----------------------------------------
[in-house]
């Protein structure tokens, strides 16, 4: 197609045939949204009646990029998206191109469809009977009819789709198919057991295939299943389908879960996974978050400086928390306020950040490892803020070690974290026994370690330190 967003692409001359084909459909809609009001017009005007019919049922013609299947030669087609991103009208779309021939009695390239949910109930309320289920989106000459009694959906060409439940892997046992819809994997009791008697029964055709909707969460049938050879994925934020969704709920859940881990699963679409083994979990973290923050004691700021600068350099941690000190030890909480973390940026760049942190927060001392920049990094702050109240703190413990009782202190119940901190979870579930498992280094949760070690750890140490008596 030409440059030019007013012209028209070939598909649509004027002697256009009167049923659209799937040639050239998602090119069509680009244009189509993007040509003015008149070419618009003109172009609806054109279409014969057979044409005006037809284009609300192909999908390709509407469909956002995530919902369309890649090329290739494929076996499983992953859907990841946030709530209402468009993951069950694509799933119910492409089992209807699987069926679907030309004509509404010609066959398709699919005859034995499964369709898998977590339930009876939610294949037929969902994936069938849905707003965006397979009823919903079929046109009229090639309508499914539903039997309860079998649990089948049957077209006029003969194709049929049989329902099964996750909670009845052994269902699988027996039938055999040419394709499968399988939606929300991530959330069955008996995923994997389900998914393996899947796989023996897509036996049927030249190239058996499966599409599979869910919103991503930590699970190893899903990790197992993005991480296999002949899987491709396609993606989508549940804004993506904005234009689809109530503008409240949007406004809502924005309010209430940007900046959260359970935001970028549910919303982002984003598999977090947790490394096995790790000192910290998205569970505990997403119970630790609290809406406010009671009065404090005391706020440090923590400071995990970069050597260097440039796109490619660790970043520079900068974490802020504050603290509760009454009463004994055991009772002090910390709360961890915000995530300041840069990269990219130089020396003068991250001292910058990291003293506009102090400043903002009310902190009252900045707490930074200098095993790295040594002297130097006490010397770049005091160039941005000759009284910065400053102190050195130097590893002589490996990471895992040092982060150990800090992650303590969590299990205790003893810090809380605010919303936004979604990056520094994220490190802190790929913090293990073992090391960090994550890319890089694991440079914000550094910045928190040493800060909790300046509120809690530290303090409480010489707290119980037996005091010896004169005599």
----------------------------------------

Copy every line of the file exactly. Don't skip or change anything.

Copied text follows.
[in-house]
């Protein structure tokens, strides 16, 4: 197609045939949204009646990029998206191109469809009977009819789709198919057991295939299943389908879960996974978050400086928390306020950040490892803020070690974290026994370690330190 967003692409001359084909459909809609009001017009005007019919049922013609299947030669087609991103009208779309021939009695390239949910109930309320289920989106000459009694959906060409439940892997046992819809994997009791008697029964055709909707969460049938050879994925934020969704709920859940881990699963679409083994979990973290923050004691700021600068350099941690000190030890909480973390940026760049942190927060001392920049990094702050109240703190413990009782202190119940901190979870579930498992280094949760070690750890140490008596 030409440059030019007013012209028209070939598909649509004027002697256009009167049923659209799937040639050239998602090119069509680009244009189509993007040509003015008149070419618009003109172009609806054109279409014969057979044409005006037809284009609300192909999908390709509407469909956002995530919902369309890649090329290739494929076996499983992953859907990841946030709530209402468009993951069950694509799933119910492409089992209807699987069926679907030309004509509404010609066959398709699919005859034995499964369709898998977590339930009876939610294949037929969902994936069938849905707003965006397979009823919903079929046109009229090639309508499914539903039997309860079998649990089948049957077209006029003969194709049929049989329902099964996750909670009845052994269902699988027996039938055999040419394709499968399988939606929300991530959330069955008996995923994997389900998914393996899947796989023996897509036996049927030249190239058996499966599409599979869910919103991503930590699970190893899903990790197992993005991480296999002949899987491709396609993606989508549940804004993506904005234009689809109530503008409240949007406004809502924005309010209430940007900046959260359970935001970028549910919303982002984003598999977090947790490394096995790790000192910290998205569970505990997403119970630790609290809406406010009671009065404090005391706020440090923590400071995990970069050597260097440039796109490619660790970043520079900068974490802020504050603290509760009454009463004994055991009772002090910390709360961890915000995530300041840069990269990219130089020396003068991250001292910058990291003293506009102090400043903002009310902190009252900045707490930074200098095993790295040594002297130097006490010397770049005091160039941005000759009284910065400053102190050195130097590893002589490996990471895992040092982060150990800090992650303590969590299990205790003893810090809380605010919303936004979604990056520094994220490190802190790929913090293990073992090391960090994550890319890089694991440079914000550094910045928190040493800060909790300046509120809690530290303090409480010489707290119980037996005091010896004169005599």